More more information, check out the KhataBook app. Happy ITR filing!

FAQs

1. Should I pay advance tax if I have opted for the presumptive taxation scheme?

If you opt for the taxation under the presumptive scheme, you may not have to pay the quarterly advance tax. However, ensure that all advance taxes are paid before/on the 15th of March of the applicable FY or financial year. Note that taxes paid by the 31st of March are considered to be advance taxes.

2. When are professionals or people in business subjected to a tax audit?

Under the 1961 Income Tax Act, a businessman is liable to a tax audit if the business’s total turnover is greater than Rs 1 Crore. A professional is responsible for a tax audit when the gross receipts from his profession exceed Rs 25 lakhs.

3. What is the due date for professionals and businessmen to file income tax returns?

Under the 1961 Income Tax Act, an individual who is a professional or carries out a business should file the income tax returns or ITR before/ on the 31st of July of a particular assessment year. If their accounts are subject to a tax audit, then the ITR should be filed before/on the 30th of September of the financial or assessment year. These dates are applicable normally unless the CBDT or Central Board of Direct Taxes extends the due dates by an official announcement.

4. Should a person with presumptive income maintain account books?

No. An individual taxpayer with a presumptive income does not need to maintain account books U/S 44AD, 44AE, 44ADA, etc., of the Income Tax Act of 1961.

5. I have an average annual turnover of approximately 30 lakh pa from my small business. Should I maintain records?

Yes, you must maintain account books as your business turnover exceeds Rs 25 lakhs in any/all the 3 immediately preceding years. When account books are not maintained, you can attract a Rs 25,000 penalty.

6. Can a taxpayer under the presumptive tax scheme claim further gross income expenses?

No. Once a taxpayer declares the percentage of income from gross receipts, he cannot claim any further deductions or expenses.

7. What are the deductions for business expenses allowable to small businesses?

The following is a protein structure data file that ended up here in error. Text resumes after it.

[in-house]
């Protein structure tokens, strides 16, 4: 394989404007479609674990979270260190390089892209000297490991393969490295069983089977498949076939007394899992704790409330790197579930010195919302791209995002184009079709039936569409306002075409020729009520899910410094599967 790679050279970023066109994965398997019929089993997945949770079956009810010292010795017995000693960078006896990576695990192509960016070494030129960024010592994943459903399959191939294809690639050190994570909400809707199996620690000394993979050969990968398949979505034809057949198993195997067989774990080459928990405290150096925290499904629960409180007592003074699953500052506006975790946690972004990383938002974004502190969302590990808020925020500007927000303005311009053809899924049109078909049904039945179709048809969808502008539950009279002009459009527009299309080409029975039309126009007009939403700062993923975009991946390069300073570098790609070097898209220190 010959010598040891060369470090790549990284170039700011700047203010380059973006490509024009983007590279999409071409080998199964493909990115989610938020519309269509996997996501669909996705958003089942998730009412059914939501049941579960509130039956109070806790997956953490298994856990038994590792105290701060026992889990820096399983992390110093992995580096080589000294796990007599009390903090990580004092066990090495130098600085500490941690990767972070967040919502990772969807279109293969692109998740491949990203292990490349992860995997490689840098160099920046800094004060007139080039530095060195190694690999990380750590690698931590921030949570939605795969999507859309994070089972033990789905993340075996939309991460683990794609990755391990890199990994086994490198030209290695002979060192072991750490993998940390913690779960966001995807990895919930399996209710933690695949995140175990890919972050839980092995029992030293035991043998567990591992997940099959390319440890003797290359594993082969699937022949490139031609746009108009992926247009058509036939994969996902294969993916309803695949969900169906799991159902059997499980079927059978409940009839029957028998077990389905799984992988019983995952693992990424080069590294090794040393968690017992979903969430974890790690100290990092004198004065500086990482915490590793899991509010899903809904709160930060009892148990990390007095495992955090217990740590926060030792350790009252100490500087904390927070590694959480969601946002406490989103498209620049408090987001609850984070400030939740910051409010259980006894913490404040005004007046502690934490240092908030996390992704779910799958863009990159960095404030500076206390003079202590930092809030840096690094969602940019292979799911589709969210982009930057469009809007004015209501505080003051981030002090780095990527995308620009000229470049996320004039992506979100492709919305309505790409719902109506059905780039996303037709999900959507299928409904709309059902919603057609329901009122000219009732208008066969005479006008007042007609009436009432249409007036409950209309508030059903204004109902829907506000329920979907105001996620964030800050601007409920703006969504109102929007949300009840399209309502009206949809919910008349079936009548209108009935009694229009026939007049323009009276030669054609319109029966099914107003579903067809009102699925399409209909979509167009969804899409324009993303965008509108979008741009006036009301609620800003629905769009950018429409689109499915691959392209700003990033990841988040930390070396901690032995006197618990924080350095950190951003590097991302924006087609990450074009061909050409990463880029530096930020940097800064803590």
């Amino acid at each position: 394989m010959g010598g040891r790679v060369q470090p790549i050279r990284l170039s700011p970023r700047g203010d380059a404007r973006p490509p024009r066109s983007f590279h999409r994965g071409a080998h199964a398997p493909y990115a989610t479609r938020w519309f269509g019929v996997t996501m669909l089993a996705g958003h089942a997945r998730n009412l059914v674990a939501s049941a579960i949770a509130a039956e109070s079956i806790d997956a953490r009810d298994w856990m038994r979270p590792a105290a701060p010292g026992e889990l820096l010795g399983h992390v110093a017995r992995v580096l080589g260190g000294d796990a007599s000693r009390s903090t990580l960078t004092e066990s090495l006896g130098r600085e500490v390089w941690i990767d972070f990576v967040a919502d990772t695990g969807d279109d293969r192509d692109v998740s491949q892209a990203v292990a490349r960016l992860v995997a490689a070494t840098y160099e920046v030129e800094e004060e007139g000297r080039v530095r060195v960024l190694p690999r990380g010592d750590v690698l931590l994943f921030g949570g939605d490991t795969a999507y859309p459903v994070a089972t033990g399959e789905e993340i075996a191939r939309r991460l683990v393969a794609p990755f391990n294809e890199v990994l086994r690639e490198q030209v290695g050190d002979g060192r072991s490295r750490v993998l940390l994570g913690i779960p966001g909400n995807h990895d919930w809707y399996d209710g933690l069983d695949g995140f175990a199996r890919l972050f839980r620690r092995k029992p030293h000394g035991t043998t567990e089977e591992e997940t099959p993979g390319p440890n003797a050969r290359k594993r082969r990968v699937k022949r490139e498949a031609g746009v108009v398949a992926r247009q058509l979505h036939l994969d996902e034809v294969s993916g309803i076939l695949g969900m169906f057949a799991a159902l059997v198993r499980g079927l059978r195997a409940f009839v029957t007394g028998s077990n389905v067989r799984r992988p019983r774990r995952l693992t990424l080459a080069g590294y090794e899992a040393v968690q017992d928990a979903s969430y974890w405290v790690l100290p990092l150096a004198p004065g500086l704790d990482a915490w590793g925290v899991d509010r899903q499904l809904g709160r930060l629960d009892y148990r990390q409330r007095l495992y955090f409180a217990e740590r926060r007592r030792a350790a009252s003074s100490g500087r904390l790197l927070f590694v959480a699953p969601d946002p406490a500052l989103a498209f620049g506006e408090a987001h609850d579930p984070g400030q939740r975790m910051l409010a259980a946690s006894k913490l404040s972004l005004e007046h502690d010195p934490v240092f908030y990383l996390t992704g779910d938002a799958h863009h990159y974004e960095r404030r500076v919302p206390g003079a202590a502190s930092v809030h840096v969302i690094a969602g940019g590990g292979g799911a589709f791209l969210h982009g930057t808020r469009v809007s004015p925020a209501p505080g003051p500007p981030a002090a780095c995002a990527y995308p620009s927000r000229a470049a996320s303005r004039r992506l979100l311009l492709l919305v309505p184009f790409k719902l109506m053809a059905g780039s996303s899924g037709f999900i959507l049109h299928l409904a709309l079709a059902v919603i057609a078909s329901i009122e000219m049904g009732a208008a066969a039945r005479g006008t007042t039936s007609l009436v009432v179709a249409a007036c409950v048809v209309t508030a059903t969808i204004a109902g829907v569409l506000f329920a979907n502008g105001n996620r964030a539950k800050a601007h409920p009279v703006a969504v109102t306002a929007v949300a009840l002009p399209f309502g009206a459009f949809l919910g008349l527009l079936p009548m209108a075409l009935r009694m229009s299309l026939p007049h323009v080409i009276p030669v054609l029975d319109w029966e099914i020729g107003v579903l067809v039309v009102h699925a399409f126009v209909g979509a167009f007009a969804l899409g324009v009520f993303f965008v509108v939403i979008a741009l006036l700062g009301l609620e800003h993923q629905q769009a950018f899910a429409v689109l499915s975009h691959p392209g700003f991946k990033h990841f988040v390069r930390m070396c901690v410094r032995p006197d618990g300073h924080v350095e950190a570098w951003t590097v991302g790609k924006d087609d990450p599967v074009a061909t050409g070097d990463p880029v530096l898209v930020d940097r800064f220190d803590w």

Firstly, no deductions are allowed as business expenses from the net income, including depreciation. The exception is that the partner’s remuneration and interest paid to them in partnership business or firm is allowable as a special deduction. However, such deductions should be within the prescribed limits U/S 40(b). Besides, the WDV asset value or the written down asset value is considered as though depreciation has been allowed.

Here’s an example to understand this better. Raj owns a Kirana shop and the gross business receipts are Rs 80, 20, 590. He has opted for the presumptive scheme of taxation U/S 44AD. He wants to claim depreciation on a large freezer unit and a billing system bought for Rs 4,50,500. He also has spent Rs 2,50,000 on renovating the goods racks. U/S 44AD, he opted for the net presumptive income which is 8% of the gross receipts (assuming these are cash receipts) or Rs 6,41, 648. This is payable as advance tax. If he has not opted for the presumptive taxation scheme, no deductions are allowable from the income. Hence, Raj cannot deduct depreciation on the freezer or the purchases of racks as expenses deductible from the net income.

8. What happens if the taxpayer declares a lower or higher percentage as presumptive tax?

The taxpayer can declare a higher percentage of income or gross receipts and pay taxes on it. If they declare an income percentage lesser than the prescribed 8% of the gross receipts, they will have to maintain accounts books and have them audited.  

9. If the presumptive tax scheme doesn’t work for me, can I opt out?

Once you opt for the presumptive tax scheme, you have to stay in it for 5 years. If you opt out, let’s say for 1 of the 5 years, you cannot opt back in for 5 years from when you opted out. For example, assume for the AY 2016-17, a taxpayer claims presumptive taxation U/S 44AD and offers ITRs with presumptive income from 2017-18 and 2018-19. However, in the AY 2019-20, he fails to opt for presumptive income taxation. Such a taxpayer is not eligible to claim under the presumptive taxation scheme for the following 5 assessment years or from AYs 2020-2021 to 2024-2025.